Extroverts just don’t get it. They don’t get how hard it is for us introverts to sit in a room of people we don’t know and try to socialize. Small talk is painful. It’s draining. It can be torture.
Get me one-on-one and I’m fine. I’m not shy at all. I’ll talk your ear off. I just can’t stand socializing in groups of people I don’t know…Mingling.
Even the word sounds horrible.
I went to see a band play the other night on my own. I don’t really mind being on my own at shows, generally. A lot of shows I go to I know people there so I have someone to hang out with (like Mike D). And this last year my oldest son has been coming to just about any show I want to see with me (unless it’s not an all-ages show), so I’ve gotten used to having company.
The band I saw recently was playing at a small bar, and I didn’t know anyone there. I probably wouldn’t have felt awkward if it had been a bigger place. In a big place with lots of people around, you don’t feel so conspicuous on your own. Because hey, maybe you aren’t on your own. Maybe the people you’re with haven’t arrived yet. Or maybe they’re off at the bar getting a drink. Or in the restroom. Or parking the car. Or maybe you’re a professional photographer there to shoot the show and it’s really just a job for you, not something you’d go to on your own because you don’t have any friends and you’re a loser.
But this was a neighborhood bar kind of venue, very small, and people go to socialize probably as much as or more than they do to see bands. So I brought my PSP, and sat on a bar stool and played videogames until the band I wanted to see played. Then I left.
Well, not quite. After the band played, I wanted to buy an album but had to wait for them to put their gear away before anyone was manning the merch table. So I stood awkwardly for a few moments near the stage while everyone else started chatting to other people. Then I circled the venue a couple times. Then I bought an album and left.
I did manage to eavesdrop on some conversations, though, and that can be entertaining. Did you know John Hughes used to fly to London just to buy records in the 80s? (That explains a lot.)
Some of the band members were outside the venue when I left. I wanted to tell them how much I enjoy their music and loved the show, but I know myself better than that. What should come out as, “You guys were great! I hope you come back soon!” would more likely come gushing out as, “I love you guys! Big fan! I love you! Are you Duffy or Sean? Will you sign my record? I know I have a pen in here somewhere…” at which point I’d spill the tampons out of my purse at their feet.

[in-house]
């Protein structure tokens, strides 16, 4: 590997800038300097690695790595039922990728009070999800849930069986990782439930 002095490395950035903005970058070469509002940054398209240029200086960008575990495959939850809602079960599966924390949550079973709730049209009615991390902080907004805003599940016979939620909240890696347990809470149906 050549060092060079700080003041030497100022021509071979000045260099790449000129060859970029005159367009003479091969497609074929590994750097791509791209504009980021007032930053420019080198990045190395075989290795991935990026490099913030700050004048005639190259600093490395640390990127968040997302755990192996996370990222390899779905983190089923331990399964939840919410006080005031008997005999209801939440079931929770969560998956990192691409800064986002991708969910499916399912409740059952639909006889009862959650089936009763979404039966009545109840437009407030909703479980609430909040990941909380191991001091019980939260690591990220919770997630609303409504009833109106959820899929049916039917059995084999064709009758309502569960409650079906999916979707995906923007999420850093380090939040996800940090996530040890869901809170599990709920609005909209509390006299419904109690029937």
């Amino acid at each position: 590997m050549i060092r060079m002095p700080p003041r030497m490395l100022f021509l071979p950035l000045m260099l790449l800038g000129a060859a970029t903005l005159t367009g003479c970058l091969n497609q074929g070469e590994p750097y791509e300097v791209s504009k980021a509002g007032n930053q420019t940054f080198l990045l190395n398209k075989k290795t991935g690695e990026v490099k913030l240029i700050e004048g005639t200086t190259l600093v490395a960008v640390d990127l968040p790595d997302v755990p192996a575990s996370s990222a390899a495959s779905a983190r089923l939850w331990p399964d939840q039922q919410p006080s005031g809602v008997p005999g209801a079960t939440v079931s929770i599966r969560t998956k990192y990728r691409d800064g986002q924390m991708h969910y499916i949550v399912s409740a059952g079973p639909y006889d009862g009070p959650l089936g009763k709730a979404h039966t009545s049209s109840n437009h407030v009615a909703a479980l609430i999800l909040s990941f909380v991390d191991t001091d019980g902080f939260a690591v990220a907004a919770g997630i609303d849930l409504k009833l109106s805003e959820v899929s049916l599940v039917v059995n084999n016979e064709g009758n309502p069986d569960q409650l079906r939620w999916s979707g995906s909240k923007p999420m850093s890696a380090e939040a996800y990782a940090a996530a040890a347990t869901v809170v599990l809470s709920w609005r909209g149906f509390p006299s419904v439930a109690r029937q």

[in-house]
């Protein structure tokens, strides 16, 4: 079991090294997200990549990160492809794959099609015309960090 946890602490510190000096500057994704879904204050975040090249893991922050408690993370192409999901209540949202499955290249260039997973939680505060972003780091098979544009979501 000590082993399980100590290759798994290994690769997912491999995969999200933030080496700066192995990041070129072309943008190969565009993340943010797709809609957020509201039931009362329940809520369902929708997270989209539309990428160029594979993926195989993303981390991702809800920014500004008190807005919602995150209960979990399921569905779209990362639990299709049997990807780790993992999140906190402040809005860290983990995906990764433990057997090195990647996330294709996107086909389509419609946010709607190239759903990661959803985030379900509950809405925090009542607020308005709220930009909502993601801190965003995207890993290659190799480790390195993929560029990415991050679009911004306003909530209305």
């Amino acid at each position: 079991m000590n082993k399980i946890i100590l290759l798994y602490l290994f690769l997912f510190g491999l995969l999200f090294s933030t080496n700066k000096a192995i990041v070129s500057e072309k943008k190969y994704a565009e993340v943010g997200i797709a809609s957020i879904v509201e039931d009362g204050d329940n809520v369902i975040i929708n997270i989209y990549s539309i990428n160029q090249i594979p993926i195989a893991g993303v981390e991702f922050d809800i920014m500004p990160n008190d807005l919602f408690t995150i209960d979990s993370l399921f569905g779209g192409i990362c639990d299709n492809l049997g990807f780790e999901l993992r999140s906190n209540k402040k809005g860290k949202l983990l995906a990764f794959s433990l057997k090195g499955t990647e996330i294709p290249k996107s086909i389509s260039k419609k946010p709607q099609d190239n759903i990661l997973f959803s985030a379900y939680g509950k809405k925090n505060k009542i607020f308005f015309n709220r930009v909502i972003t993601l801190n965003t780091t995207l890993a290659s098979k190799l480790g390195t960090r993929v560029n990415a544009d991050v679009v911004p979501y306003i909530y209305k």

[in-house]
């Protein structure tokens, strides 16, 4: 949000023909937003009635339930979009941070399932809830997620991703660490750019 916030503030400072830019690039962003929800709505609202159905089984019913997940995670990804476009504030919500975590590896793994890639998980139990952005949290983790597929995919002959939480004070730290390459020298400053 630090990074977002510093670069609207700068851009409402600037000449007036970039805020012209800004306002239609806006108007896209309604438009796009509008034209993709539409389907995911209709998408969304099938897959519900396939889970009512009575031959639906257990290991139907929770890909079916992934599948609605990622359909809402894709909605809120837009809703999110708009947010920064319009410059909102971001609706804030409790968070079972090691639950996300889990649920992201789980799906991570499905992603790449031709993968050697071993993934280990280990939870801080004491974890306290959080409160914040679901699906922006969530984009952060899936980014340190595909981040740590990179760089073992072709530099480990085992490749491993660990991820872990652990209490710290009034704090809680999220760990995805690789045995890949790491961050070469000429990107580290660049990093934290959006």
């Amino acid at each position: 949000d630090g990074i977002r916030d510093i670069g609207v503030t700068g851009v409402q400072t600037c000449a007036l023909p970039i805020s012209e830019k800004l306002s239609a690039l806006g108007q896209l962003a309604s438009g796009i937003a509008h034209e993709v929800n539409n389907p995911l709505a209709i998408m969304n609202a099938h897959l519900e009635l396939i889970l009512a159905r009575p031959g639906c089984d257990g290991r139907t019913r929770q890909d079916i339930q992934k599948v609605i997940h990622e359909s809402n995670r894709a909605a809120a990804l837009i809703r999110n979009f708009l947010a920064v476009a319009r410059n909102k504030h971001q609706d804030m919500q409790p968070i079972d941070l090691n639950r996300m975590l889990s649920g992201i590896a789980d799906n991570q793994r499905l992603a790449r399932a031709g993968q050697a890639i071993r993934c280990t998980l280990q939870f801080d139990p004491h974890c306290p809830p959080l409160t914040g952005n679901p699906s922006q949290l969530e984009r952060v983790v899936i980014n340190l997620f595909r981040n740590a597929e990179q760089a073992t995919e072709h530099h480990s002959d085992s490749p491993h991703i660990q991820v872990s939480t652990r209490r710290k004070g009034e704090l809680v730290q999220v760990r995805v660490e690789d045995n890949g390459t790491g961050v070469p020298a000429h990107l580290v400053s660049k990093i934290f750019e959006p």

What’s sad is I’m about 10 years older than they are, and no one’s ever heard of them.
But having to put up with some awkwardness while waiting for a band to play is something I’m willing to do. It’s well worth it for me. Obviously, or I wouldn’t do it.
Do you know what’s harder?
Walking into the Relief Society room and choosing a seat is difficult. I don’t really know many women in there. Sitting next to someone I don’t know and having to make small talk? So hard. Sitting alone while everyone else makes small talk? Even harder, sometimes. Fortunately I’m in Primary and don’t have to go very often.
The hardest thing, though, is Enrichment night. I haven’t gone in ages. I used to go all the time, before moving to California, because our Seattle ward would ask the men to do nursery for the night, and my husband would always sign up for it—to make me go. They don’t do that here. And I don’t go. I have tried to go. I mean, I thought about going. I signed up for whatever class they were offering. I put it on my calendar. But I was overly optimistic: I didn’t go.
I’ve been trying for ages to get a photography club going in our ward. I actually love getting together in groups to discuss stuff. When there’s a planned agenda then I’m good, once the meeting starts. Which is why Relief Society is easier than Enrichment night. Enrichment is much more about socializing than learning.
I know what you’re thinking. What about ward parties? Those aren’t too bad. We go as a family. I have a built-in group to socialize with. It also helps that my husband is an extrovert and will talk to everyone while I can sit back and only occasionally say something terribly witty.
Alright, if truth be known, I have brought my PSP to ward parties and took refuge in it. But only because everyone was watching a movie I’d already seen.